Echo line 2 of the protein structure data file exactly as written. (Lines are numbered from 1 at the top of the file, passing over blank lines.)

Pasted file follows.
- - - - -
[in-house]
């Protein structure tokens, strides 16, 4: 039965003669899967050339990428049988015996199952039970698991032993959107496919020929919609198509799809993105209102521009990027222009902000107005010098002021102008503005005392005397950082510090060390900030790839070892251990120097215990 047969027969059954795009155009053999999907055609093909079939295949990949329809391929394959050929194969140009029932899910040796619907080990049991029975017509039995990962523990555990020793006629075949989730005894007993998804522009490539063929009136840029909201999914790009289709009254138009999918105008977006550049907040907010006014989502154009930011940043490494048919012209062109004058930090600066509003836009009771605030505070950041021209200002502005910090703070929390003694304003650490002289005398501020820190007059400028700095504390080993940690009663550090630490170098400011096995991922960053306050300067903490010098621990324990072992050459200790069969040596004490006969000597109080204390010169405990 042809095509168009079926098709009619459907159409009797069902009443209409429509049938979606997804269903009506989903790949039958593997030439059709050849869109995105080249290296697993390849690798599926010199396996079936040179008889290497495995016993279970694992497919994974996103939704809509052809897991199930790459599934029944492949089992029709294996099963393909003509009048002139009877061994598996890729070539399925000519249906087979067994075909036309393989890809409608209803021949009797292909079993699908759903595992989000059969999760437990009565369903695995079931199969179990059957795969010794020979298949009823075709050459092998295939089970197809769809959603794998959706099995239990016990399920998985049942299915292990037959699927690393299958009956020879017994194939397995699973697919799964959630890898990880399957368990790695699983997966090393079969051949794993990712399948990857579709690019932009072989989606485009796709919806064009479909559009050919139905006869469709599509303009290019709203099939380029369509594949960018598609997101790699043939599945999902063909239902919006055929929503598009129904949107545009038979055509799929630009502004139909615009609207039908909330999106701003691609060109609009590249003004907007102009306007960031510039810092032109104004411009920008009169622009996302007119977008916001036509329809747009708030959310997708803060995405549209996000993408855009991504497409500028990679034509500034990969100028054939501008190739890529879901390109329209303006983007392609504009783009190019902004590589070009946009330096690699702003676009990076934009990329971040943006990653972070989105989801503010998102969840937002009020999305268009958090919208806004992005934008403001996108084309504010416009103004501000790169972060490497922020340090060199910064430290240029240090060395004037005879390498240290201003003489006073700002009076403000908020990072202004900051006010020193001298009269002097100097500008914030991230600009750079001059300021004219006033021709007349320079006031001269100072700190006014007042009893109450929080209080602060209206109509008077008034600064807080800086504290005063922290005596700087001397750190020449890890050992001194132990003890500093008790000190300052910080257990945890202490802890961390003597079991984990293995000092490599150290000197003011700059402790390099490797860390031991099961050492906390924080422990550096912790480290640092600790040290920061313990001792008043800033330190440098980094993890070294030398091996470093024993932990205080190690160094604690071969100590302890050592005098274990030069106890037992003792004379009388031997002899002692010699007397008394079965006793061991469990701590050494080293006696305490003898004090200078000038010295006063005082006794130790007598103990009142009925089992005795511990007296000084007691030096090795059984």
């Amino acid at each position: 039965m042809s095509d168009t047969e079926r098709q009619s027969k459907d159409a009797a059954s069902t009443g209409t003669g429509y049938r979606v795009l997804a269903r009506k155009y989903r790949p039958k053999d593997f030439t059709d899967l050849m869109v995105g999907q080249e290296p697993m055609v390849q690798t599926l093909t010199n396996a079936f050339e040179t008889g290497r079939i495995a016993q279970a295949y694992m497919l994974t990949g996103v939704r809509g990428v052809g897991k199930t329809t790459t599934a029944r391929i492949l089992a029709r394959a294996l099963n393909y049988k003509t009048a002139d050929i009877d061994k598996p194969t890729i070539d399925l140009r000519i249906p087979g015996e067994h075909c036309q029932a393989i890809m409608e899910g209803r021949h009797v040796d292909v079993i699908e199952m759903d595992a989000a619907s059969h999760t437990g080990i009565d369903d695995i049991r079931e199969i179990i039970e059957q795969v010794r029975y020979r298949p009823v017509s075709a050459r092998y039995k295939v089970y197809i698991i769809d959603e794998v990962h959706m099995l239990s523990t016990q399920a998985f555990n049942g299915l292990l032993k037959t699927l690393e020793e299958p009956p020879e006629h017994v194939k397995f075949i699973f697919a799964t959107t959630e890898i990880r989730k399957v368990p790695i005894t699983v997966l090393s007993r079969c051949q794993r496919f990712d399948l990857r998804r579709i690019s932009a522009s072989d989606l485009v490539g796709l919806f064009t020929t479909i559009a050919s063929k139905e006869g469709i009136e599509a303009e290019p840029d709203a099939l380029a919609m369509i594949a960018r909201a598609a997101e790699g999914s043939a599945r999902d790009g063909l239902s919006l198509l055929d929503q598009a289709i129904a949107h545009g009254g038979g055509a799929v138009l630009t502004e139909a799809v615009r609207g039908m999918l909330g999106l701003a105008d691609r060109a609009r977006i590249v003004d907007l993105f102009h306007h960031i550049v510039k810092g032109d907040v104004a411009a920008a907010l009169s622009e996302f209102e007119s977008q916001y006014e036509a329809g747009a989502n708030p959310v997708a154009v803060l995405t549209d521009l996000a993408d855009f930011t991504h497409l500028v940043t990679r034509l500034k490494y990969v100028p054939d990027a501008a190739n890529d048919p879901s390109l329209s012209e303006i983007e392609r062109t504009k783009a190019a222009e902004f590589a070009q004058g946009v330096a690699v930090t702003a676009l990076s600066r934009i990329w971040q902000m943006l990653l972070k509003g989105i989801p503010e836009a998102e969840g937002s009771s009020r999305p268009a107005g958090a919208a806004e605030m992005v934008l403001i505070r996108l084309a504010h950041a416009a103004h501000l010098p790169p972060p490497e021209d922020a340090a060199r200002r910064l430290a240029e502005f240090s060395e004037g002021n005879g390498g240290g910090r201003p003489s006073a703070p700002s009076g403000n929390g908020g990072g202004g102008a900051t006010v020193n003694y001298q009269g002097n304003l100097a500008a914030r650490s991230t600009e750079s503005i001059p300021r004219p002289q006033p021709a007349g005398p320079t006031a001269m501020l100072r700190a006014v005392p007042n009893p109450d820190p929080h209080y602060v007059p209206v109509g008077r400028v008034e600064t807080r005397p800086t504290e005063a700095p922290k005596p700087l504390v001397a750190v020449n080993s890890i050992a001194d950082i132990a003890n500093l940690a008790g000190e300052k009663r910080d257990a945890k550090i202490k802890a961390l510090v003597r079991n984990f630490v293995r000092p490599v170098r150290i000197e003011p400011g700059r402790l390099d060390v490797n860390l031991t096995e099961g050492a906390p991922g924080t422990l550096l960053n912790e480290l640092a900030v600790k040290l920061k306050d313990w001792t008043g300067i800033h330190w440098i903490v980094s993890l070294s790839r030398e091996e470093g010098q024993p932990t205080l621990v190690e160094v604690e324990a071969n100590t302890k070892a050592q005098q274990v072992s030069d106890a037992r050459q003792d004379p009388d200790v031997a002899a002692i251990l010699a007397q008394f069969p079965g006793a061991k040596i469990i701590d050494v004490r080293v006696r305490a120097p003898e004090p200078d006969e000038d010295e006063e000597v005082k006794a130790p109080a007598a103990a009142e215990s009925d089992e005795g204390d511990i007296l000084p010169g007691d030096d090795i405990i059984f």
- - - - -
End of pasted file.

């Protein structure tokens, strides 16, 4: 039965003669899967050339990428049988015996199952039970698991032993959107496919020929919609198509799809993105209102521009990027222009902000107005010098002021102008503005005392005397950082510090060390900030790839070892251990120097215990 047969027969059954795009155009053999999907055609093909079939295949990949329809391929394959050929194969140009029932899910040796619907080990049991029975017509039995990962523990555990020793006629075949989730005894007993998804522009490539063929009136840029909201999914790009289709009254138009999918105008977006550049907040907010006014989502154009930011940043490494048919012209062109004058930090600066509003836009009771605030505070950041021209200002502005910090703070929390003694304003650490002289005398501020820190007059400028700095504390080993940690009663550090630490170098400011096995991922960053306050300067903490010098621990324990072992050459200790069969040596004490006969000597109080204390010169405990 042809095509168009079926098709009619459907159409009797069902009443209409429509049938979606997804269903009506989903790949039958593997030439059709050849869109995105080249290296697993390849690798599926010199396996079936040179008889290497495995016993279970694992497919994974996103939704809509052809897991199930790459599934029944492949089992029709294996099963393909003509009048002139009877061994598996890729070539399925000519249906087979067994075909036309393989890809409608209803021949009797292909079993699908759903595992989000059969999760437990009565369903695995079931199969179990059957795969010794020979298949009823075709050459092998295939089970197809769809959603794998959706099995239990016990399920998985049942299915292990037959699927690393299958009956020879017994194939397995699973697919799964959630890898990880399957368990790695699983997966090393079969051949794993990712399948990857579709690019932009072989989606485009796709919806064009479909559009050919139905006869469709599509303009290019709203099939380029369509594949960018598609997101790699043939599945999902063909239902919006055929929503598009129904949107545009038979055509799929630009502004139909615009609207039908909330999106701003691609060109609009590249003004907007102009306007960031510039810092032109104004411009920008009169622009996302007119977008916001036509329809747009708030959310997708803060995405549209996000993408855009991504497409500028990679034509500034990969100028054939501008190739890529879901390109329209303006983007392609504009783009190019902004590589070009946009330096690699702003676009990076934009990329971040943006990653972070989105989801503010998102969840937002009020999305268009958090919208806004992005934008403001996108084309504010416009103004501000790169972060490497922020340090060199910064430290240029240090060395004037005879390498240290201003003489006073700002009076403000908020990072202004900051006010020193001298009269002097100097500008914030991230600009750079001059300021004219006033021709007349320079006031001269100072700190006014007042009893109450929080209080602060209206109509008077008034600064807080800086504290005063922290005596700087001397750190020449890890050992001194132990003890500093008790000190300052910080257990945890202490802890961390003597079991984990293995000092490599150290000197003011700059402790390099490797860390031991099961050492906390924080422990550096912790480290640092600790040290920061313990001792008043800033330190440098980094993890070294030398091996470093024993932990205080190690160094604690071969100590302890050592005098274990030069106890037992003792004379009388031997002899002692010699007397008394079965006793061991469990701590050494080293006696305490003898004090200078000038010295006063005082006794130790007598103990009142009925089992005795511990007296000084007691030096090795059984």